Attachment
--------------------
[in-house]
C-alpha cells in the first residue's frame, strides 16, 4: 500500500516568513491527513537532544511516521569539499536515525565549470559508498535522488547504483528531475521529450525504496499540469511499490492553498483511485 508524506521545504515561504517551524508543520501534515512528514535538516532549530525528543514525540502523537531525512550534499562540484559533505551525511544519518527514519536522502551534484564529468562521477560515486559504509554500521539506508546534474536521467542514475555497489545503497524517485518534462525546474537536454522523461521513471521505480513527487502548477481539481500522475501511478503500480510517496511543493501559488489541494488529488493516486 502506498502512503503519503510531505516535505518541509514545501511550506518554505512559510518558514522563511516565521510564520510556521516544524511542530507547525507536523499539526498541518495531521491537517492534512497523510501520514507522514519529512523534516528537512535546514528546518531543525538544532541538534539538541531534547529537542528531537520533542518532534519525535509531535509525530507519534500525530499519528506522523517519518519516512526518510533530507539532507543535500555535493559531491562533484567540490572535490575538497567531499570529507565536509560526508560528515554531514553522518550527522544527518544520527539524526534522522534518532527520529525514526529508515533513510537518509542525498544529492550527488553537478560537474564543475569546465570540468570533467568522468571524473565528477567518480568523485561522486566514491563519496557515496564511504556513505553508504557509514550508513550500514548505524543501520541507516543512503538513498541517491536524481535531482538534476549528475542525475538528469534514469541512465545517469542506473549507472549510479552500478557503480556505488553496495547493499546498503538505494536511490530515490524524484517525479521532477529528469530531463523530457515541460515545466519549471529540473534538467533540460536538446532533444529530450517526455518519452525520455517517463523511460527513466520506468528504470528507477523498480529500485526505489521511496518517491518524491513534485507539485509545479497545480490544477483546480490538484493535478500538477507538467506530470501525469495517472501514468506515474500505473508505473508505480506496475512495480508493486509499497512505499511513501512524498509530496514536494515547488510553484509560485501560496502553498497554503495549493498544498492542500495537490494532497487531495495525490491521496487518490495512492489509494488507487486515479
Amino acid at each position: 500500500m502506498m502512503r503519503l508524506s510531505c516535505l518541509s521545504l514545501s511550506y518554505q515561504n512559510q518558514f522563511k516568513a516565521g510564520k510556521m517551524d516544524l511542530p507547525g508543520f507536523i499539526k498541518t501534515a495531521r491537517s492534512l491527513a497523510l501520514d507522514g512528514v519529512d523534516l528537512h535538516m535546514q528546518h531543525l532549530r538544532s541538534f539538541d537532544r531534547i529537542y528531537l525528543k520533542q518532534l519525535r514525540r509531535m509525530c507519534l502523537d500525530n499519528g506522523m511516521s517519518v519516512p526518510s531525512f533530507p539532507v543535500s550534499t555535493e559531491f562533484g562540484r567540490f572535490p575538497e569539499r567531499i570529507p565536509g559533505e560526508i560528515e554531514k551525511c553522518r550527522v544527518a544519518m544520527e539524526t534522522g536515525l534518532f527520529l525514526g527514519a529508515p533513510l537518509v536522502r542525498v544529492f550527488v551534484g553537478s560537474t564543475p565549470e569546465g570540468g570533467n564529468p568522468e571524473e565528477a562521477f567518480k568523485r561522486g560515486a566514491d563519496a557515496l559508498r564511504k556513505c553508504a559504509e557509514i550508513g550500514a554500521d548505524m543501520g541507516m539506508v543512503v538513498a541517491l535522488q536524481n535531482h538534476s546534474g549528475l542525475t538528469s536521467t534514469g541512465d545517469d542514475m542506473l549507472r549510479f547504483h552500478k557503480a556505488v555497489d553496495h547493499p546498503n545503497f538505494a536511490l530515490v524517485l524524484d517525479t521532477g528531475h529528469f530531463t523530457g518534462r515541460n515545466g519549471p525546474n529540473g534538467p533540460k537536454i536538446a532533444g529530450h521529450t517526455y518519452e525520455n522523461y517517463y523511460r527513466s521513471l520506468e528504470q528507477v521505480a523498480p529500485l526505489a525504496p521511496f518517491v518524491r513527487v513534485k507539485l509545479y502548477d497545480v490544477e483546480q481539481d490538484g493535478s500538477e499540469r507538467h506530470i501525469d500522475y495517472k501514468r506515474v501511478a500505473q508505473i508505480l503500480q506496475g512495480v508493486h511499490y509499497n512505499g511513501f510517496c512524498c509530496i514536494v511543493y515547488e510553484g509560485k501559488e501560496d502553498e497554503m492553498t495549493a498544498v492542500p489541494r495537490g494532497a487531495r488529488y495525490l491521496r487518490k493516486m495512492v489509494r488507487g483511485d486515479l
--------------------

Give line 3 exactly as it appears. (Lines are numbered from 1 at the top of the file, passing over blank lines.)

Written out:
Amino acid at each position: 500500500m502506498m502512503r503519503l508524506s510531505c516535505l518541509s521545504l514545501s511550506y518554505q515561504n512559510q518558514f522563511k516568513a516565521g510564520k510556521m517551524d516544524l511542530p507547525g508543520f507536523i499539526k498541518t501534515a495531521r491537517s492534512l491527513a497523510l501520514d507522514g512528514v519529512d523534516l528537512h535538516m535546514q528546518h531543525l532549530r538544532s541538534f539538541d537532544r531534547i529537542y528531537l525528543k520533542q518532534l519525535r514525540r509531535m509525530c507519534l502523537d500525530n499519528g506522523m511516521s517519518v519516512p526518510s531525512f533530507p539532507v543535500s550534499t555535493e559531491f562533484g562540484r567540490f572535490p575538497e569539499r567531499i570529507p565536509g559533505e560526508i560528515e554531514k551525511c553522518r550527522v544527518a544519518m544520527e539524526t534522522g536515525l534518532f527520529l525514526g527514519a529508515p533513510l537518509v536522502r542525498v544529492f550527488v551534484g553537478s560537474t564543475p565549470e569546465g570540468g570533467n564529468p568522468e571524473e565528477a562521477f567518480k568523485r561522486g560515486a566514491d563519496a557515496l559508498r564511504k556513505c553508504a559504509e557509514i550508513g550500514a554500521d548505524m543501520g541507516m539506508v543512503v538513498a541517491l535522488q536524481n535531482h538534476s546534474g549528475l542525475t538528469s536521467t534514469g541512465d545517469d542514475m542506473l549507472r549510479f547504483h552500478k557503480a556505488v555497489d553496495h547493499p546498503n545503497f538505494a536511490l530515490v524517485l524524484d517525479t521532477g528531475h529528469f530531463t523530457g518534462r515541460n515545466g519549471p525546474n529540473g534538467p533540460k537536454i536538446a532533444g529530450h521529450t517526455y518519452e525520455n522523461y517517463y523511460r527513466s521513471l520506468e528504470q528507477v521505480a523498480p529500485l526505489a525504496p521511496f518517491v518524491r513527487v513534485k507539485l509545479y502548477d497545480v490544477e483546480q481539481d490538484g493535478s500538477e499540469r507538467h506530470i501525469d500522475y495517472k501514468r506515474v501511478a500505473q508505473i508505480l503500480q506496475g512495480v508493486h511499490y509499497n512505499g511513501f510517496c512524498c509530496i514536494v511543493y515547488e510553484g509560485k501559488e501560496d502553498e497554503m492553498t495549493a498544498v492542500p489541494r495537490g494532497a487531495r488529488y495525490l491521496r487518490k493516486m495512492v489509494r488507487g483511485d486515479l